What’s Included in the Price of Your India Photo Tour?


 Photographer fees and top English speaking guide

 All accommodation

 In-country flights, airport & ground transport

All meals from Day 1 dinner through Day 15                             breakfast

 Ample bottle water and refresh towels throughout

 All entrance, zone and camera fees

 Local model donations


 International airfare

Personal purchases & adult beverages

 Trip cancellation or medical insurance

 Medical expenses

 Gratuities for hotel porters, local guides & drivers

 India visa fees

 End of trip gratuities for photographer tour leader

Getting Cultural

More Knowledge – Better Pictures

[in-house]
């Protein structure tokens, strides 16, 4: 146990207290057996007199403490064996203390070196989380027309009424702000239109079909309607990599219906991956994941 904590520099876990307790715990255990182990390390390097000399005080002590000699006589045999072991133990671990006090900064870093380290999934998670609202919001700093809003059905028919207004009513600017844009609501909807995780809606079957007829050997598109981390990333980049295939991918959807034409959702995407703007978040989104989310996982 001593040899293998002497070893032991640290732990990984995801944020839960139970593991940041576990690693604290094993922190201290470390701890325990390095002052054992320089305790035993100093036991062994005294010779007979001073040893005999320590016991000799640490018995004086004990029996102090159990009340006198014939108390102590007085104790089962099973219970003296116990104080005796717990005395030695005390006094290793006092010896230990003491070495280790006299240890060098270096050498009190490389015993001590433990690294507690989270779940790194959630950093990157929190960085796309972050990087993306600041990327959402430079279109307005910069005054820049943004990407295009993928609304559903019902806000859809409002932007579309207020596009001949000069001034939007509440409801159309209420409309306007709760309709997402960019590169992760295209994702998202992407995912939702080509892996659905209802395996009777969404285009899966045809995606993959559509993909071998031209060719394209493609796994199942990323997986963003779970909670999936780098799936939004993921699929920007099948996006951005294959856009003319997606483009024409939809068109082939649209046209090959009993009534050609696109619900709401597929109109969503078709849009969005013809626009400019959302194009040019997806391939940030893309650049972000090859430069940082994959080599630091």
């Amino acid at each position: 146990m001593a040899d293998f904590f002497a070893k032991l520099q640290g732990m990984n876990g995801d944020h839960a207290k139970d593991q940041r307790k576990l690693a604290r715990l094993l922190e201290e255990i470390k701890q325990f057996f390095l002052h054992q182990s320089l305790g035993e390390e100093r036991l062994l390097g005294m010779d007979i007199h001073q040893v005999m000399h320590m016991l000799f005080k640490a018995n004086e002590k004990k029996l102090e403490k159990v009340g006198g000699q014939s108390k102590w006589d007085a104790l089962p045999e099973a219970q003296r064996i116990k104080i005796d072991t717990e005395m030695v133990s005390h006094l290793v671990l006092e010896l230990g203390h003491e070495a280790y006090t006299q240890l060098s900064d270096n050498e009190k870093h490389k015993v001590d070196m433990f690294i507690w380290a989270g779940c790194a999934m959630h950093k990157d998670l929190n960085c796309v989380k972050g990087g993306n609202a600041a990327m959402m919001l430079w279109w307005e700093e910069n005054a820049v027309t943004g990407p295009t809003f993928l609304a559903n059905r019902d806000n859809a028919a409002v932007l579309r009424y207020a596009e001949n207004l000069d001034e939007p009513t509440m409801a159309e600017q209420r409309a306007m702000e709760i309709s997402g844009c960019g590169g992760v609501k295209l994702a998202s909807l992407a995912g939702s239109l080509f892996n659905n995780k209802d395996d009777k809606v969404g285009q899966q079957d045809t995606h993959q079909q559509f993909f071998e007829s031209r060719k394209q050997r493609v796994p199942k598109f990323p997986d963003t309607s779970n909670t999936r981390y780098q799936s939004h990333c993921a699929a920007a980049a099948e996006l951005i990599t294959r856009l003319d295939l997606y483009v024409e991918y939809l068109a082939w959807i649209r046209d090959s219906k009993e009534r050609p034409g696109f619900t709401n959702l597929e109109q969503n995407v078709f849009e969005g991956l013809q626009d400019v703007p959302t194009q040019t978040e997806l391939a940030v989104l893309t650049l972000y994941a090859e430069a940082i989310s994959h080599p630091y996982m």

Sannyasi, Sadhus & Naga Babas

Sannyasi, in general terms, are advanced stage holy men who have been given a title such as Swami by a guru. A sadhu, Sanskrit for ‘holy man’, is a more broadly used term for those who practice the spiritual discipline of “sadhana”, and whose goal is to achieve liberation from samsara and the ties of karma and rebirth. It should be noted that phony sadhus are more common than true ones, but in a country as vast and poor as India, offers the fake fakir a decent way to make a living. Naked sadhus, (sky-clad), are known as Naga Babas. They descend from a class of warrior ascetics who served as security forces for the Moghuls of old. Many still carry battle axes, swords, spears or tridents today, along with a fierce attitude. Approach with caution.